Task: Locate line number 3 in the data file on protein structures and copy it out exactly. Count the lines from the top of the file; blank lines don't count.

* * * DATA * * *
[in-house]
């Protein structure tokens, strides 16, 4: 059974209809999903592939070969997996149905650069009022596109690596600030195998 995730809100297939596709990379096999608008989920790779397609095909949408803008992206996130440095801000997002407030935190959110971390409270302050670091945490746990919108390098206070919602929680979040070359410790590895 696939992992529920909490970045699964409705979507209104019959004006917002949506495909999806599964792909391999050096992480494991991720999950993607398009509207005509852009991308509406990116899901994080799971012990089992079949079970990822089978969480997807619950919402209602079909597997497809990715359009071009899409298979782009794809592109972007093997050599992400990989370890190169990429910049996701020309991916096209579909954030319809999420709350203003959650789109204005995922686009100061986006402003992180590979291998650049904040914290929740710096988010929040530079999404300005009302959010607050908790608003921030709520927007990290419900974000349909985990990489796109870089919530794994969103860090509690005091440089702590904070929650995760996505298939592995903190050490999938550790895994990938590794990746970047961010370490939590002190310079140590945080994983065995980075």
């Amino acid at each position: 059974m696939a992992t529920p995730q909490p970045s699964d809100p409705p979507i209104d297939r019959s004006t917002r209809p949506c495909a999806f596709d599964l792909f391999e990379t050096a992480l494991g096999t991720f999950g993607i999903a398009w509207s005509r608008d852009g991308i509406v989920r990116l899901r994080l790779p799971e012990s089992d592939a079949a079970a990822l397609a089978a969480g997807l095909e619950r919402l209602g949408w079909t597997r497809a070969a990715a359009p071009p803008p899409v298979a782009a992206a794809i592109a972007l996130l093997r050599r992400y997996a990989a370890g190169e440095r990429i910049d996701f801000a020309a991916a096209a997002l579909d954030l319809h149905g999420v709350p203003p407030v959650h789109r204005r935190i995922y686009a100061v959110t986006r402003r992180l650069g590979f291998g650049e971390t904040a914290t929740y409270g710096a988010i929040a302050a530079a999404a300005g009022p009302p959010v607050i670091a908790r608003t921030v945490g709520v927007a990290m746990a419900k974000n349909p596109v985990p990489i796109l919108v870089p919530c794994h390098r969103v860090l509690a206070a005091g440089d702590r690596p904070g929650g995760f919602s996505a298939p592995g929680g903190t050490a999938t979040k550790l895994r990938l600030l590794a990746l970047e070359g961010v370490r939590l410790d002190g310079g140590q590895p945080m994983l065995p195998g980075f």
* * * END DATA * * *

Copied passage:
């Amino acid at each position: 059974m696939a992992t529920p995730q909490p970045s699964d809100p409705p979507i209104d297939r019959s004006t917002r209809p949506c495909a999806f596709d599964l792909f391999e990379t050096a992480l494991g096999t991720f999950g993607i999903a398009w509207s005509r608008d852009g991308i509406v989920r990116l899901r994080l790779p799971e012990s089992d592939a079949a079970a990822l397609a089978a969480g997807l095909e619950r919402l209602g949408w079909t597997r497809a070969a990715a359009p071009p803008p899409v298979a782009a992206a794809i592109a972007l996130l093997r050599r992400y997996a990989a370890g190169e440095r990429i910049d996701f801000a020309a991916a096209a997002l579909d954030l319809h149905g999420v709350p203003p407030v959650h789109r204005r935190i995922y686009a100061v959110t986006r402003r992180l650069g590979f291998g650049e971390t904040a914290t929740y409270g710096a988010i929040a302050a530079a999404a300005g009022p009302p959010v607050i670091a908790r608003t921030v945490g709520v927007a990290m746990a419900k974000n349909p596109v985990p990489i796109l919108v870089p919530c794994h390098r969103v860090l509690a206070a005091g440089d702590r690596p904070g929650g995760f919602s996505a298939p592995g929680g903190t050490a999938t979040k550790l895994r990938l600030l590794a990746l970047e070359g961010v370490r939590l410790d002190g310079g140590q590895p945080m994983l065995p195998g980075f």